Dodge - Plymouth Neon Racing

Main First-Generation Neon Page | Main Second-Generation Neon Page

The Neon - whether it be a Dodge Neon, a Plymouth Neon, or a Chrysler Neon - is one of the most successful affordable stock racing cars, the hottest entry-level performer of the 1990s and still a serious bang-for-the-buck deal today. Bone stock, a base street model easily outperforms pricier Civics and Corollas, even beating the Focus in Grassroots Motorsports' shootout. Tricked out versions are still sold and supported by Chrysler, even though the Mercedes takeover has made the Neon a lame duck.

Probably the premier source of Neon performance outside of Chrysler has been Gary Howell, who came out of nowhere to operate the prestigious AFX Manufacturing and Howell Automotive. In addition to making and selling high quality go-fast parts, Howell sponsors a number of cars, including the world's fastest SOHC Neon - a drag car owned by Randy "Gizmo" Williamson. He may also be the largest manufacturer of underdrive pulleys, which are smaller and lighter versions of the main accessory drive pulley. The advantage of these is less drag from the alternator and air conditioner, with less inertia due to the weight loss, resulting in the equivalent of a 6 - 10 horsepower gain - not huge but also not too expensive. While the underdrive pulleys do reduce power going to the alternator and air conditioner, most users and builders agree that this should not be a problem unless you spend most of your time stuck in traffic. The Neon's very powerful air conditioning does tend to be a bit much for the motor, and a cutback in its efficiency still leaves it more powerful than a Corolla or Civic system. Likewise, the alternator will get enough spin if you have a good highway/city balance.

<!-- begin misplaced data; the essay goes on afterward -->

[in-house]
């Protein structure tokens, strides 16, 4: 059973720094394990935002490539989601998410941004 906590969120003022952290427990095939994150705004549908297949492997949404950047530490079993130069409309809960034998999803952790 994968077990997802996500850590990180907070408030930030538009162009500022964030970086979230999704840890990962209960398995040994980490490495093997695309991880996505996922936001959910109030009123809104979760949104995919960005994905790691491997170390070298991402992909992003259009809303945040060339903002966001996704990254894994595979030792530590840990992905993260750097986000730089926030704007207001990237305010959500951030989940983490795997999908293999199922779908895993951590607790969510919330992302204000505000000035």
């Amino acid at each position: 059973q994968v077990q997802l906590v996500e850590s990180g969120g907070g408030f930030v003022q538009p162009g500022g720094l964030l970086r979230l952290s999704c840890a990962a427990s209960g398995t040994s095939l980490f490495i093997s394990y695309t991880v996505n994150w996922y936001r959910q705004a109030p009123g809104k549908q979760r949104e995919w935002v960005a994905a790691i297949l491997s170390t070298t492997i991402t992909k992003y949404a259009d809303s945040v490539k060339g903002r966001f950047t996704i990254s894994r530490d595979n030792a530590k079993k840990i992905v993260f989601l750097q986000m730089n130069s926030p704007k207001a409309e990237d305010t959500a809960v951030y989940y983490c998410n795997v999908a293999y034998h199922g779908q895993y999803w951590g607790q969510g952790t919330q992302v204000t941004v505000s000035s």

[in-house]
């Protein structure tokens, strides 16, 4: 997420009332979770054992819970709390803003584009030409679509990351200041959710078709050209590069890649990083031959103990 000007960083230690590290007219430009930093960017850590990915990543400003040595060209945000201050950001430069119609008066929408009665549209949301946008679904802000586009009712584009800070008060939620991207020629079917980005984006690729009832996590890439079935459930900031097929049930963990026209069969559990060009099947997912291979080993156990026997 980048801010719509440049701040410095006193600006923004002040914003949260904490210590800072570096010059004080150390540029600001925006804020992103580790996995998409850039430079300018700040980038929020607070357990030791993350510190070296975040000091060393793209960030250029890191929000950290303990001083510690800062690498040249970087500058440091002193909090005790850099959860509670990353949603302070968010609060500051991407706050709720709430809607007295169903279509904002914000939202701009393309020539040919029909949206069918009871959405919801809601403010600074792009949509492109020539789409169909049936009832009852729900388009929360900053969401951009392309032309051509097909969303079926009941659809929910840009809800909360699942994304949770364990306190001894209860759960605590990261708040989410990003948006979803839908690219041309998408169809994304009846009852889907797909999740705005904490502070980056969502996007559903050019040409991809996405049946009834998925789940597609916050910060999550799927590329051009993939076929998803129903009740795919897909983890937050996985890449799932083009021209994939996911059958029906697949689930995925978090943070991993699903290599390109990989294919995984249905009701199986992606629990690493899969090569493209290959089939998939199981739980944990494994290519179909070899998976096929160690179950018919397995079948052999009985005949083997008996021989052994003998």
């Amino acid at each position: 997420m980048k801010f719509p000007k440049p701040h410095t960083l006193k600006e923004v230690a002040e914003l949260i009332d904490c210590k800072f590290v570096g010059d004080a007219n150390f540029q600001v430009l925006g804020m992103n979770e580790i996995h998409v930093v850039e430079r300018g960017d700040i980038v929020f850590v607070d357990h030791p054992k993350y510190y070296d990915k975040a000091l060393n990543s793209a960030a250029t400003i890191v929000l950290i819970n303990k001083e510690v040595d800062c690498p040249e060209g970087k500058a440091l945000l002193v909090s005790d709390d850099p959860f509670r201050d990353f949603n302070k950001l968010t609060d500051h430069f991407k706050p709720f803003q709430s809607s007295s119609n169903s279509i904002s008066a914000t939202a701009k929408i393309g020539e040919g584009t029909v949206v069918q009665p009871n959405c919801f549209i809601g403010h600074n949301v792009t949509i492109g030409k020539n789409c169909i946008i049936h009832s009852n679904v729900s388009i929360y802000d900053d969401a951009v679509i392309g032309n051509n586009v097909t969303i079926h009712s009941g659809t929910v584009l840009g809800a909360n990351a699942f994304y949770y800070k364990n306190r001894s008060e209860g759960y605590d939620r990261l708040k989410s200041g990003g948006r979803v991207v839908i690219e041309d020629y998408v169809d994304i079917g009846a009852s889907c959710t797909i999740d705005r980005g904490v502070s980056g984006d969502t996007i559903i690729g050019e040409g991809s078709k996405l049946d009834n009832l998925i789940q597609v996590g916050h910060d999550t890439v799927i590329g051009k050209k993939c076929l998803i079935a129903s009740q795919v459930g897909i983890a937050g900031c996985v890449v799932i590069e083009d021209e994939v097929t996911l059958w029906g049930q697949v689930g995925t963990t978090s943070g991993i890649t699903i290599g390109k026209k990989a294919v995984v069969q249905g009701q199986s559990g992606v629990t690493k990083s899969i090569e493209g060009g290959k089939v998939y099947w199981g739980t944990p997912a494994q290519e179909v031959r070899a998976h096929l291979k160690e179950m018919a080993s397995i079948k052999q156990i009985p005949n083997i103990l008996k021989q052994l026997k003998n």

One of the more interesting performance Neons to hit the street - though probably not SCCA - was the Neon fitted with a 2.2 R/T (Turbo III) engine - this one produced 224 horses, stock, and pushed the heavy Spirit R/T to 60 mph in under 6 seconds (again, bone stock). We do not know who currently owns this unique Neon, or how many timing belts he's replaced.

World's fastest Neons

Fastest automatic

This 1995 automatic, outfitted mainly by Gary Howell but raced by Randy Williamson, ran a 12.401 second quarter mile at 109 mph. The street legal Neon has its stock sheet metal, with a standard stock 2.0 block fitted with custom JE pistons (and necessary modifications to make them fit and work well). The crank has been lightened, with six pounds of counterweights removed, and an ACR DOHC computer replaced the stock SOHC version to get a higher speed limiter without advancing the timing. The head is stock, but ported by Gary, with oversized valves and a Crane 158-0012 cam (using an adjustable cam gear). Howell's own 55 mm throttle body lets more air in, though the stock plastic intake is retained because of its smoothness (the Neon was the first car to use plastic intakes, and they really do work well).

The turbocharger is interesting, being made by Hahn Racecraft - it is the prototype for their Stage II kit, a modified Mitsubishi 16G turbo with 22 pounds of boost and a front-mount intercooler. Howell hopes to eventually get a car down to 9 seconds, albeit not in the street class.

Details on this vehicle are in the Summer 2002 edition of Mopar Now! magazine, and we hope to keep adding information on racing Neons as time goes on.

Fastest overall Neons

Kevin Flint's 1998 Dodge NeonAnthony Thomas noted: Currently Gary Howell's Neon is the fastest SOHC/Automatic Neon in the country if not the world (at least online). But the fastest Neon belongs to Darrell Cox' Phatridez/Mopar Performance Neon, whose old Neon had a best time of 9.24@157. Their new SRT-4's best time at NHRA's World Finals in 2003 was 9.34, the quickest pass ever by a 2000+ model Neon (in time trials). It later ran 152mph (in a semi-final round lost) for the fastest trap speed by a 2000+ chassis. This car runs an 3 speed automatic, but built in-house by Phatridz.